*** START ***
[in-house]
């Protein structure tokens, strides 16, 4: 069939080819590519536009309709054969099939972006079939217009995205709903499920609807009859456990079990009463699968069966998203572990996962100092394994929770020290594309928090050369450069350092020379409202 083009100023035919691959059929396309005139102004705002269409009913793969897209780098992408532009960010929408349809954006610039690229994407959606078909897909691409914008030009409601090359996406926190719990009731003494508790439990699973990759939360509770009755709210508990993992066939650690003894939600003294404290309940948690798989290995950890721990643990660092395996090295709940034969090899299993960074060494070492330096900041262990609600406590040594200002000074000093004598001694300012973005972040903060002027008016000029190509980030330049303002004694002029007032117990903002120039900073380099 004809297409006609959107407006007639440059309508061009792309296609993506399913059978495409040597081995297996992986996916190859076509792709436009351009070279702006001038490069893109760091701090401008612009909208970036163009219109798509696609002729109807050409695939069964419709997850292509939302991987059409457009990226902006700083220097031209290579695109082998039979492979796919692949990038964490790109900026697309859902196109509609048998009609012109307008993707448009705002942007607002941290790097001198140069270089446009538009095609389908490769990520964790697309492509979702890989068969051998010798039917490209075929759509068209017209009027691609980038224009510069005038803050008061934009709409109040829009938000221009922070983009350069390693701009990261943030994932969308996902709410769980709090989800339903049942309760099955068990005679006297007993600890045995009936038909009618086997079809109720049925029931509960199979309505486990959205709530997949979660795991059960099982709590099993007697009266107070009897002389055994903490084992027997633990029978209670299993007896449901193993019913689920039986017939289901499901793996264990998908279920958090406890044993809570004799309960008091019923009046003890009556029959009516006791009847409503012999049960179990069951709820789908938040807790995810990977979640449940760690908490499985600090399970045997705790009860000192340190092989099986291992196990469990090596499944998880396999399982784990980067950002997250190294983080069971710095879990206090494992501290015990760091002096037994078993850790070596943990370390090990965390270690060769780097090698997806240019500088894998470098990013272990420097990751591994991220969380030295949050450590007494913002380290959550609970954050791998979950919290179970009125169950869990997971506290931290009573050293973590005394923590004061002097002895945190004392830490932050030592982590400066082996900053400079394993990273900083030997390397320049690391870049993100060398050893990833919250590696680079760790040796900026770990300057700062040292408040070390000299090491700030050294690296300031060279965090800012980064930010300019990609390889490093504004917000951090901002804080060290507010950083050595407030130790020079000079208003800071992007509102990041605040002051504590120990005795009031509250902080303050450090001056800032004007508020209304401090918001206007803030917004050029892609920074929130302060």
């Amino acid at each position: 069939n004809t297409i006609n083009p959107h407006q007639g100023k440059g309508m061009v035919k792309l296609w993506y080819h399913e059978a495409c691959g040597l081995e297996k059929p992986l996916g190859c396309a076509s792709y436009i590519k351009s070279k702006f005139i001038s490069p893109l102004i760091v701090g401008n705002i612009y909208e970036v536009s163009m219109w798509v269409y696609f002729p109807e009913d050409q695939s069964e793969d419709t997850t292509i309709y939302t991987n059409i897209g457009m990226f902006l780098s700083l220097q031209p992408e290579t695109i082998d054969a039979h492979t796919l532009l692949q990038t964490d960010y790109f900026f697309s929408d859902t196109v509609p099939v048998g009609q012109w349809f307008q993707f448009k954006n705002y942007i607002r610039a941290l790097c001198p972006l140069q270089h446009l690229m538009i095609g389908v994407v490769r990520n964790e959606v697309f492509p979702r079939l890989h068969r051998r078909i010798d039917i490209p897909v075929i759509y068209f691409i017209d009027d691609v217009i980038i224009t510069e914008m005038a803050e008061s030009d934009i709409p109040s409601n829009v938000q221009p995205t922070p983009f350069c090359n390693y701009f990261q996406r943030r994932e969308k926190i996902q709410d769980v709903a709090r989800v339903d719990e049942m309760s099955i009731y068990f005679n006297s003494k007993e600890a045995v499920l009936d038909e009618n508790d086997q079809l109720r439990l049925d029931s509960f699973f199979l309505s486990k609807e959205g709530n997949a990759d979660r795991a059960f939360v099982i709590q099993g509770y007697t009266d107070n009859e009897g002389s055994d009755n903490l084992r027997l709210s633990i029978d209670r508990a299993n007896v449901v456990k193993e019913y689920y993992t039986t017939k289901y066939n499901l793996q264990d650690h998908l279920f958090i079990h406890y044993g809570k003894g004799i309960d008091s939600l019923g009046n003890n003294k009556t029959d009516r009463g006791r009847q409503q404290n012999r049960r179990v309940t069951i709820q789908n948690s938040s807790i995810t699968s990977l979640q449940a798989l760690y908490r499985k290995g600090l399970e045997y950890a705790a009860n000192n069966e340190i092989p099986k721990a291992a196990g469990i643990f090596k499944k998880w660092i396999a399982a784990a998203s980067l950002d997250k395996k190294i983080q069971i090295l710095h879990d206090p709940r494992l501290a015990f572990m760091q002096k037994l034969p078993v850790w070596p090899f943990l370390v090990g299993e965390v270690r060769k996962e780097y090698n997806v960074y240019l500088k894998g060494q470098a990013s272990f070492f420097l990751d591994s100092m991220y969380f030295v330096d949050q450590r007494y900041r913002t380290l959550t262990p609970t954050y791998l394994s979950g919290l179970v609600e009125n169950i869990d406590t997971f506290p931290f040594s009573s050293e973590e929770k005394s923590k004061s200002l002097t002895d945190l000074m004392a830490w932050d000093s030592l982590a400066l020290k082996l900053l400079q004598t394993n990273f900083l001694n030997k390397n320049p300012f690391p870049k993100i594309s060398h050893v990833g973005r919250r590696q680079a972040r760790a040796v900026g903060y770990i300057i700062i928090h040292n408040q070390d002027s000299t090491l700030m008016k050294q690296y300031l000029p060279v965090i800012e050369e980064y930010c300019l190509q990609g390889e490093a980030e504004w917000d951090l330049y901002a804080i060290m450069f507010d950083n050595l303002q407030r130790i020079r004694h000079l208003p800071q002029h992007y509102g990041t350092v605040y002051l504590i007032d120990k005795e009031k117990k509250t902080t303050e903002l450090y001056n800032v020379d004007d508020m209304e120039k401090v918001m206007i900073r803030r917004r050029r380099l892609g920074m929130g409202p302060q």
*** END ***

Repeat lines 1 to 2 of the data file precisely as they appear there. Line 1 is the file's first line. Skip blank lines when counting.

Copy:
[in-house]
């Protein structure tokens, strides 16, 4: 069939080819590519536009309709054969099939972006079939217009995205709903499920609807009859456990079990009463699968069966998203572990996962100092394994929770020290594309928090050369450069350092020379409202 083009100023035919691959059929396309005139102004705002269409009913793969897209780098992408532009960010929408349809954006610039690229994407959606078909897909691409914008030009409601090359996406926190719990009731003494508790439990699973990759939360509770009755709210508990993992066939650690003894939600003294404290309940948690798989290995950890721990643990660092395996090295709940034969090899299993960074060494070492330096900041262990609600406590040594200002000074000093004598001694300012973005972040903060002027008016000029190509980030330049303002004694002029007032117990903002120039900073380099 004809297409006609959107407006007639440059309508061009792309296609993506399913059978495409040597081995297996992986996916190859076509792709436009351009070279702006001038490069893109760091701090401008612009909208970036163009219109798509696609002729109807050409695939069964419709997850292509939302991987059409457009990226902006700083220097031209290579695109082998039979492979796919692949990038964490790109900026697309859902196109509609048998009609012109307008993707448009705002942007607002941290790097001198140069270089446009538009095609389908490769990520964790697309492509979702890989068969051998010798039917490209075929759509068209017209009027691609980038224009510069005038803050008061934009709409109040829009938000221009922070983009350069390693701009990261943030994932969308996902709410769980709090989800339903049942309760099955068990005679006297007993600890045995009936038909009618086997079809109720049925029931509960199979309505486990959205709530997949979660795991059960099982709590099993007697009266107070009897002389055994903490084992027997633990029978209670299993007896449901193993019913689920039986017939289901499901793996264990998908279920958090406890044993809570004799309960008091019923009046003890009556029959009516006791009847409503012999049960179990069951709820789908938040807790995810990977979640449940760690908490499985600090399970045997705790009860000192340190092989099986291992196990469990090596499944998880396999399982784990980067950002997250190294983080069971710095879990206090494992501290015990760091002096037994078993850790070596943990370390090990965390270690060769780097090698997806240019500088894998470098990013272990420097990751591994991220969380030295949050450590007494913002380290959550609970954050791998979950919290179970009125169950869990997971506290931290009573050293973590005394923590004061002097002895945190004392830490932050030592982590400066082996900053400079394993990273900083030997390397320049690391870049993100060398050893990833919250590696680079760790040796900026770990300057700062040292408040070390000299090491700030050294690296300031060279965090800012980064930010300019990609390889490093504004917000951090901002804080060290507010950083050595407030130790020079000079208003800071992007509102990041605040002051504590120990005795009031509250902080303050450090001056800032004007508020209304401090918001206007803030917004050029892609920074929130302060």